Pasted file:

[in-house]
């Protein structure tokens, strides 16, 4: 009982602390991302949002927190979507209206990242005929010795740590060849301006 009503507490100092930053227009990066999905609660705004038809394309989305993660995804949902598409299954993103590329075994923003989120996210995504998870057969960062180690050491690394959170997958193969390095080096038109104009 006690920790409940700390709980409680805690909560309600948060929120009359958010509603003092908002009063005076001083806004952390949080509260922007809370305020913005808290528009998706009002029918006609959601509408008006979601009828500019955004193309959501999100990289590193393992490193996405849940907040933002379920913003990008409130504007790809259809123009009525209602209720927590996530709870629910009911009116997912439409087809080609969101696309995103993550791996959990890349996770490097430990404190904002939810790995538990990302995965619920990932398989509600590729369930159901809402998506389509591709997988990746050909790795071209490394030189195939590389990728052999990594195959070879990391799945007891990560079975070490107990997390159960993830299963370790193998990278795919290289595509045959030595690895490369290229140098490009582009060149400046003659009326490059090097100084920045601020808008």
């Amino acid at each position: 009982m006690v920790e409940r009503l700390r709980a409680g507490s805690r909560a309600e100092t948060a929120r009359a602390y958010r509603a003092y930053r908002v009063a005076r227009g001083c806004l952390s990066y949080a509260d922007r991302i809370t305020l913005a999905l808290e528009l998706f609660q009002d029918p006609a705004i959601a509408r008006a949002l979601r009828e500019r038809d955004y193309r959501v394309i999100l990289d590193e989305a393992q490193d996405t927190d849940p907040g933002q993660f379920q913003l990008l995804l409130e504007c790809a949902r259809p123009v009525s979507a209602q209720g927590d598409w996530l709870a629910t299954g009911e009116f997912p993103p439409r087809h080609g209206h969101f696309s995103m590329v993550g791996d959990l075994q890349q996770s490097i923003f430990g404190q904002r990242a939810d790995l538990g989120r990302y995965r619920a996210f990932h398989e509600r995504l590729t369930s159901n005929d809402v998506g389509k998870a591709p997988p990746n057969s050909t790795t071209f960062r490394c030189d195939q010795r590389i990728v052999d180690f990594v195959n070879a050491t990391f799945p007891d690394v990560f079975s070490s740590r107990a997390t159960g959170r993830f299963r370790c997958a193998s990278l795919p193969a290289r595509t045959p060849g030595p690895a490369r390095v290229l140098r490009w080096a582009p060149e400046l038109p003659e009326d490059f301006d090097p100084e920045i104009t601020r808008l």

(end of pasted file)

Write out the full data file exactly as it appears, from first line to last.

[in-house]
């Protein structure tokens, strides 16, 4: 009982602390991302949002927190979507209206990242005929010795740590060849301006 009503507490100092930053227009990066999905609660705004038809394309989305993660995804949902598409299954993103590329075994923003989120996210995504998870057969960062180690050491690394959170997958193969390095080096038109104009 006690920790409940700390709980409680805690909560309600948060929120009359958010509603003092908002009063005076001083806004952390949080509260922007809370305020913005808290528009998706009002029918006609959601509408008006979601009828500019955004193309959501999100990289590193393992490193996405849940907040933002379920913003990008409130504007790809259809123009009525209602209720927590996530709870629910009911009116997912439409087809080609969101696309995103993550791996959990890349996770490097430990404190904002939810790995538990990302995965619920990932398989509600590729369930159901809402998506389509591709997988990746050909790795071209490394030189195939590389990728052999990594195959070879990391799945007891990560079975070490107990997390159960993830299963370790193998990278795919290289595509045959030595690895490369290229140098490009582009060149400046003659009326490059090097100084920045601020808008």
């Amino acid at each position: 009982m006690v920790e409940r009503l700390r709980a409680g507490s805690r909560a309600e100092t948060a929120r009359a602390y958010r509603a003092y930053r908002v009063a005076r227009g001083c806004l952390s990066y949080a509260d922007r991302i809370t305020l913005a999905l808290e528009l998706f609660q009002d029918p006609a705004i959601a509408r008006a949002l979601r009828e500019r038809d955004y193309r959501v394309i999100l990289d590193e989305a393992q490193d996405t927190d849940p907040g933002q993660f379920q913003l990008l995804l409130e504007c790809a949902r259809p123009v009525s979507a209602q209720g927590d598409w996530l709870a629910t299954g009911e009116f997912p993103p439409r087809h080609g209206h969101f696309s995103m590329v993550g791996d959990l075994q890349q996770s490097i923003f430990g404190q904002r990242a939810d790995l538990g989120r990302y995965r619920a996210f990932h398989e509600r995504l590729t369930s159901n005929d809402v998506g389509k998870a591709p997988p990746n057969s050909t790795t071209f960062r490394c030189d195939q010795r590389i990728v052999d180690f990594v195959n070879a050491t990391f799945p007891d690394v990560f079975s070490s740590r107990a997390t159960g959170r993830f299963r370790c997958a193998s990278l795919p193969a290289r595509t045959p060849g030595p690895a490369r390095v290229l140098r490009w080096a582009p060149e400046l038109p003659e009326d490059f301006d090097p100084e920045i104009t601020r808008l």